Breaking: US refuses entry to star Venezuelan conductor

Breaking: US refuses entry to star Venezuelan conductor

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norman lebrecht

December 03, 2015

Rafael Payare, conductor of the Ulster Orchestra and a rising podium star, was refused entry to the US today even though his visa is current, according to the Cincinnati Symphony Orchestra.

Payare was due to give concerts with the orchestra this weekend together with his wife, the US cellist Alisa Weilerstein.

He is said to be ‘shocked‘ by his exclusion.

Cincy have replaced him with Dallas assistant conductor Karina Cannelakis.

rafael payare

Comments

  • SergioM says:

    What is this all about? He has conducted here in the States several times before already most recently with the Chicago Symphony at Ravinia his past summer

    • Max Grimm says:

      According to the article, the “problem involved not the visa, but other paperwork that needed to be renewed” and that despite “efforts of Ohio Congressman Steve Chabot and his office, Payare was denied entry. Fixing the issue will take at least two weeks.”

      While it is becoming increasingly laborious to ensure all necessary travel and work documentation is current and as it should be, there simply isn’t a way around the issue.
      And if there is a unifying characteristic of immigration and customs officials the world over, it is that they are mostly anal-retentive nitpickers.

    • Bruce Sterling says:

      The orchestra management in question should have filed a Homeland Security petition on his behalf stating his status as a musician and triggering a before-stay background check. Had they done this, he would have been allowed in. Unfortunately those things were not done by his US employer.

  • Alex says:

    But the syrian refugees are okay…

    • suzanne says:

      Syrian refugees’ paperwork takes more than 2 years to process! Keep your comments factual, please.

    • Alvaro says:

      Another racist piece of……work…..shows their real colors in Slippedisc.

      Why am I not surprised.

      YOU alex, are at LEAST 5X more likely to be murdered by larry or Chuck, your KKK wannabe friends who dont believe in parental control and have the confederate flag in their house, than by any syrian refugee.

      So, next time you go to chuckee cheese with your kid, or to work, or pretty much anywhere in the US, whatch the F- out! Not for the syrian guy, but from JOE, your white POS.

      P.S. Enjoy your freedom

  • Olaugh Turchev says:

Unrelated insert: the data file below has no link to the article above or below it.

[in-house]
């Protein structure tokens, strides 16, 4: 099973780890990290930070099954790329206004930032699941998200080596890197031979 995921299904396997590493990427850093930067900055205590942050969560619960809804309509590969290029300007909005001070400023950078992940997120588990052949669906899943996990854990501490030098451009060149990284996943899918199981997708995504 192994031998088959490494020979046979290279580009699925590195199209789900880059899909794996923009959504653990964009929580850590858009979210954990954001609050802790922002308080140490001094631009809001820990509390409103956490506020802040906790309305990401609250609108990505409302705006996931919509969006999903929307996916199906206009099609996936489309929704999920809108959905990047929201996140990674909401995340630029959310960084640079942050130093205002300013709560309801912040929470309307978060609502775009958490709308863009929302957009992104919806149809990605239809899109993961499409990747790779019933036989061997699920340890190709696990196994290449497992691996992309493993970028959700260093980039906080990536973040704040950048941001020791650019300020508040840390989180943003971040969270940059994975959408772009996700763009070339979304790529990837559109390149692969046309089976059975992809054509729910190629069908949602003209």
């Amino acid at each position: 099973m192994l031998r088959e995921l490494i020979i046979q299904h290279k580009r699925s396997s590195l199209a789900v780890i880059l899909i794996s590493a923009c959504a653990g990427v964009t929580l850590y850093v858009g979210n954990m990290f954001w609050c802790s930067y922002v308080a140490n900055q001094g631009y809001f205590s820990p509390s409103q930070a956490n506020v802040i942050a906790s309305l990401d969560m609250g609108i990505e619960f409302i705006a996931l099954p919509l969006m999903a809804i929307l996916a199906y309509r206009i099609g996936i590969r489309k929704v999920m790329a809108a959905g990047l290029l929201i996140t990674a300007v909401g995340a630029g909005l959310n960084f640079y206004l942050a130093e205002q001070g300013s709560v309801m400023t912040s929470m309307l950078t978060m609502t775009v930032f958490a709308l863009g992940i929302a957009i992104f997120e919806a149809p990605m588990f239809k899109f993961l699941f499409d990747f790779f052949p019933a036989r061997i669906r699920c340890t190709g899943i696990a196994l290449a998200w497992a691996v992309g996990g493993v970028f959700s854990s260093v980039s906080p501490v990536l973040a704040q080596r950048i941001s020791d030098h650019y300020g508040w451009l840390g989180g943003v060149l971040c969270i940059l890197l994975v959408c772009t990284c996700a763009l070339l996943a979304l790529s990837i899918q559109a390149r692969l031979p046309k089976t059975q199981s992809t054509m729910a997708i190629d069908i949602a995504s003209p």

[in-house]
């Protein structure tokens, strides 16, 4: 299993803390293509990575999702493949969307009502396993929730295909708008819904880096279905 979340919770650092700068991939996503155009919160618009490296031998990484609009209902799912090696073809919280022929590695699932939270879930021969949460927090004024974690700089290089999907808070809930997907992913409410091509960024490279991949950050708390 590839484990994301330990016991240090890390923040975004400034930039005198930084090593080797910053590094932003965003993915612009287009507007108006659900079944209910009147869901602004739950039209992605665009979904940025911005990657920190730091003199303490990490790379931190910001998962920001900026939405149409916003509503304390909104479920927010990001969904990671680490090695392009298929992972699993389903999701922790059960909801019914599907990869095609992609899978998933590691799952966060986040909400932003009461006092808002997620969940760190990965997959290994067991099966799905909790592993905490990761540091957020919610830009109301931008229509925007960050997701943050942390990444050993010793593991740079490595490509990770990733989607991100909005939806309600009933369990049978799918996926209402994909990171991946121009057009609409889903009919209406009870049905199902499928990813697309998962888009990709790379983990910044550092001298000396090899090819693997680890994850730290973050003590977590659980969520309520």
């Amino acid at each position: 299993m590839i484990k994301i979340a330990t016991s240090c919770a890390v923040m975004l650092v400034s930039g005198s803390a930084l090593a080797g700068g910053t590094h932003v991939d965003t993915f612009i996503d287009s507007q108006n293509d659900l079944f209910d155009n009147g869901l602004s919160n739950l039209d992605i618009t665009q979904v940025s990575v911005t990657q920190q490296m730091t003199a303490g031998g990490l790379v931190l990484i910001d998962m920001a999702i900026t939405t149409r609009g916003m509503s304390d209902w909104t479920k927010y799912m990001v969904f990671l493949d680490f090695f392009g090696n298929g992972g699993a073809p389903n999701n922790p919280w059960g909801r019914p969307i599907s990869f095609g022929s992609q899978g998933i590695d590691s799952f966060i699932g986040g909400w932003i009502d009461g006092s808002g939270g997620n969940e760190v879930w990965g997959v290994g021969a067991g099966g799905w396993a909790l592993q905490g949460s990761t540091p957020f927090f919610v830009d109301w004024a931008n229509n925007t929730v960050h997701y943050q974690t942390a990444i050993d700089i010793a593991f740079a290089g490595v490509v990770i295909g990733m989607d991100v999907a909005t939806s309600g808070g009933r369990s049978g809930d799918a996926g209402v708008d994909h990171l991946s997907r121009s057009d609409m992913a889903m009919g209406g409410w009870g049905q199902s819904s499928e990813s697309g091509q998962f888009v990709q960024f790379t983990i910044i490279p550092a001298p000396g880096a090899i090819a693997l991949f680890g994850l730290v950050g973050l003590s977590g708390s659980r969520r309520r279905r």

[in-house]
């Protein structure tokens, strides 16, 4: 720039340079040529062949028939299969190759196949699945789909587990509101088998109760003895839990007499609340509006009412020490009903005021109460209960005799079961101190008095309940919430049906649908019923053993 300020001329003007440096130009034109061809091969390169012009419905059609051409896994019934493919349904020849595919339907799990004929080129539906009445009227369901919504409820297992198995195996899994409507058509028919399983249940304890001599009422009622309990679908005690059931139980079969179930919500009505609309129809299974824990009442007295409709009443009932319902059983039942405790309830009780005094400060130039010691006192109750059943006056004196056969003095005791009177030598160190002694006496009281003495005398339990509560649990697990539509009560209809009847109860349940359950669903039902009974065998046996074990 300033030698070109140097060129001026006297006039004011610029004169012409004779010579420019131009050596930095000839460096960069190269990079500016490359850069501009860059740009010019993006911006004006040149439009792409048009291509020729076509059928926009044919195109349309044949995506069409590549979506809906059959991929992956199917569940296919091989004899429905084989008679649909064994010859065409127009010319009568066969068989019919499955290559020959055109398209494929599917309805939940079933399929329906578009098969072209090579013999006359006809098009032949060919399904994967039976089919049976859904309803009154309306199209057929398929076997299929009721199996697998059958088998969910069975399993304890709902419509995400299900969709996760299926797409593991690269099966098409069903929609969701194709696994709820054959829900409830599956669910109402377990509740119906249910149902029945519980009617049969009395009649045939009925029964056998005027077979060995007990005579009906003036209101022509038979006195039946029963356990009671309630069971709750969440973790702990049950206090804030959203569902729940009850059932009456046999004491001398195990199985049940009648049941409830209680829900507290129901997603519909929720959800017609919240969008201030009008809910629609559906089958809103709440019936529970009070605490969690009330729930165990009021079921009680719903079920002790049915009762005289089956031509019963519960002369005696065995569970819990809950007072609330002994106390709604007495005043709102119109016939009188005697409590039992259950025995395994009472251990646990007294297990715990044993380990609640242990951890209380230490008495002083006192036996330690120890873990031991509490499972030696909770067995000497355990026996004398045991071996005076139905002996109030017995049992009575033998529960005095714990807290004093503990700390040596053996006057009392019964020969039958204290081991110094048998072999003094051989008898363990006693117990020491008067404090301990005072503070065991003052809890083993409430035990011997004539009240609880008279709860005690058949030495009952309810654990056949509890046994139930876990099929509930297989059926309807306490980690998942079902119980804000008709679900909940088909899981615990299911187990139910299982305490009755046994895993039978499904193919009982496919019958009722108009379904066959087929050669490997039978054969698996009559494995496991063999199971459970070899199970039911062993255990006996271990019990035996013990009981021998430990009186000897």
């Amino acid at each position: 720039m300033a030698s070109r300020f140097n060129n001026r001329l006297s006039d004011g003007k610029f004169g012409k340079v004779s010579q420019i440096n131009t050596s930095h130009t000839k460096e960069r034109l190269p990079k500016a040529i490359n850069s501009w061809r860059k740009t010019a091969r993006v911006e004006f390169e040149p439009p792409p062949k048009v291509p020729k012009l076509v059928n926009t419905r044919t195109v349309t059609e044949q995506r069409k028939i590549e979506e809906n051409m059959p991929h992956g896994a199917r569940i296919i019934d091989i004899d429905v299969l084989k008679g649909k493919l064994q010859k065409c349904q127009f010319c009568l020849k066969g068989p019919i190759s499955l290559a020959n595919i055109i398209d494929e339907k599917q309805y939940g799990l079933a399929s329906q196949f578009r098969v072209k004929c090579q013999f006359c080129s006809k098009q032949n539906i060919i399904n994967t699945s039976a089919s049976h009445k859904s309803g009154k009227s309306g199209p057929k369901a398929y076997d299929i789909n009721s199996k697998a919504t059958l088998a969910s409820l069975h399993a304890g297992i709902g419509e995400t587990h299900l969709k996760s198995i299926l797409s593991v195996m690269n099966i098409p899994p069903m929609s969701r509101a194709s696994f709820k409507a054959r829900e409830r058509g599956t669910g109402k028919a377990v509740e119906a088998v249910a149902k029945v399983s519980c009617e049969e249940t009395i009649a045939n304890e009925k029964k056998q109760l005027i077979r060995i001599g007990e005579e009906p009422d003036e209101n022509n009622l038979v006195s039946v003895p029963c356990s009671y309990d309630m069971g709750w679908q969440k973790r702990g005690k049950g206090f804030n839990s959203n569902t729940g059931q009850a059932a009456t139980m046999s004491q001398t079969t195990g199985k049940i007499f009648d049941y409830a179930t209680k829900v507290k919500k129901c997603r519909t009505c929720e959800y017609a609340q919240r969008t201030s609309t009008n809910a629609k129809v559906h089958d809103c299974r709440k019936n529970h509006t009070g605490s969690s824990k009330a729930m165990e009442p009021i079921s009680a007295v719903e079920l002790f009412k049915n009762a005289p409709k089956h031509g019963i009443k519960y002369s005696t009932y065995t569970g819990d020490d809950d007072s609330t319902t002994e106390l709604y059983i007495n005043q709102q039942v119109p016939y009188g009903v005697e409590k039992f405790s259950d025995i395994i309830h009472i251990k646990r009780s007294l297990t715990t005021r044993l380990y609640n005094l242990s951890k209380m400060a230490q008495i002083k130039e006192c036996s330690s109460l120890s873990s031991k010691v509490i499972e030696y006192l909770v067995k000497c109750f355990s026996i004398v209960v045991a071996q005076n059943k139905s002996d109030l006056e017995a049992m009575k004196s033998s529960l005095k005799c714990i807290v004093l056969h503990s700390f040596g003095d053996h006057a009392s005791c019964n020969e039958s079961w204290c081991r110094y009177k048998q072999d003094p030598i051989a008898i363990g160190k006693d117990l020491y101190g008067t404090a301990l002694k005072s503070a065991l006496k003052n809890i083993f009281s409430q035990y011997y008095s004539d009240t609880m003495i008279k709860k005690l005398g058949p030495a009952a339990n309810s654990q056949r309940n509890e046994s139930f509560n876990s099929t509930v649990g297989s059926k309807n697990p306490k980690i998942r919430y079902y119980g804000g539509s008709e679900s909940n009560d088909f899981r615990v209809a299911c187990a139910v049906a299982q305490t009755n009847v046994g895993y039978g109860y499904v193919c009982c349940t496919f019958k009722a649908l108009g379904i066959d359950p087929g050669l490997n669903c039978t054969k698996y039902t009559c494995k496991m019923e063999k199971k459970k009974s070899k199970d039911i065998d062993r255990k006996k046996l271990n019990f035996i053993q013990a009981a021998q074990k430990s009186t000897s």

Make no mistake: this is Putin’s fault.

  • Eric Tomlinson says:

    This sounds so much like something that happened in the 80’s, when I worked for a leading artist management firm and we encountered these issues when trying to send artists to the then Soviet Union. There were always issues, wrong paperwork, a stamp in the wrong place on a document and on and on. We too resorted to help from leaders known to the artist. It made travelling to the Soviet Union terrible and full of complications. One never knew whether the concert would take place or not, often until a few hours before the concert itself. The US starts to resemble the very thing that it fought so hard to change.

  • Tobi says:

    But at least we will avoid the “So happy after tonight’s concert” instagram/face/twitter-orgy (if nothing else.)

  • Peter Freeman says:

    He should have hired ace NYC immigration lawyer Brian Goldstein to handle his visa application. He knows the ropes inside out and specialises in the classical music market.

  • Holger H. says:

    He is married to a US citizen who is also a resident inside the US, but he has no green card? Something is amiss here…

    • Max Grimm says:

      I remember reading in an article that he and his wife maintained a residence in Berlin and in Caracas, so he may not fulfill the residence requirements for an US-American green card.

      • Marcato Sempre says:

        For double-taxation reasons, he probably doesn’t WANT a green card.

        • Holger H. says:

          Green card holders can logically not be subject to double taxation.
          Because only US citizens earning and living abroad are the victims of this crazy US double taxation legislation. A foreigner who resides abroad, does not qualify as a US resident, loses his Green Card, and consequently also does not owe any taxes to the US.